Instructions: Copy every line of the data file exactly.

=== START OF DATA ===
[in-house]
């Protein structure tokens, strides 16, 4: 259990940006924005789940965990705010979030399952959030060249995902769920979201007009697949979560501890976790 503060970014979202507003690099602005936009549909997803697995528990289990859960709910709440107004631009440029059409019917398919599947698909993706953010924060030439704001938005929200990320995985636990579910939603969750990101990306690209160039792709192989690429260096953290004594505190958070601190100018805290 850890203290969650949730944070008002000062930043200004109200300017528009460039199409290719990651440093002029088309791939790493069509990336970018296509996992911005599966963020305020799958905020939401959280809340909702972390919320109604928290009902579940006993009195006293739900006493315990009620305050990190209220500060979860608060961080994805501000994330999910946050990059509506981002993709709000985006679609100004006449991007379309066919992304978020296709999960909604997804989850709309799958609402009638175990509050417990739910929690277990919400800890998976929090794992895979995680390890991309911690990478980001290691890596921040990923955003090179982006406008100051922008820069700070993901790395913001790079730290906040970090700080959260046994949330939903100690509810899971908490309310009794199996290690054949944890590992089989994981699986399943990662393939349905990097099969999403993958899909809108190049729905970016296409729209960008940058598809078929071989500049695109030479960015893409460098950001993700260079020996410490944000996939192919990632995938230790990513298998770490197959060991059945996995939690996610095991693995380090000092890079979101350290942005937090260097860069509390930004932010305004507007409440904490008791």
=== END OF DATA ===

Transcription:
[in-house]
């Protein structure tokens, strides 16, 4: 259990940006924005789940965990705010979030399952959030060249995902769920979201007009697949979560501890976790 503060970014979202507003690099602005936009549909997803697995528990289990859960709910709440107004631009440029059409019917398919599947698909993706953010924060030439704001938005929200990320995985636990579910939603969750990101990306690209160039792709192989690429260096953290004594505190958070601190100018805290 850890203290969650949730944070008002000062930043200004109200300017528009460039199409290719990651440093002029088309791939790493069509990336970018296509996992911005599966963020305020799958905020939401959280809340909702972390919320109604928290009902579940006993009195006293739900006493315990009620305050990190209220500060979860608060961080994805501000994330999910946050990059509506981002993709709000985006679609100004006449991007379309066919992304978020296709999960909604997804989850709309799958609402009638175990509050417990739910929690277990919400800890998976929090794992895979995680390890991309911690990478980001290691890596921040990923955003090179982006406008100051922008820069700070993901790395913001790079730290906040970090700080959260046994949330939903100690509810899971908490309310009794199996290690054949944890590992089989994981699986399943990662393939349905990097099969999403993958899909809108190049729905970016296409729209960008940058598809078929071989500049695109030479960015893409460098950001993700260079020996410490944000996939192919990632995938230790990513298998770490197959060991059945996995939690996610095991693995380090000092890079979101350290942005937090260097860069509390930004932010305004507007409440904490008791």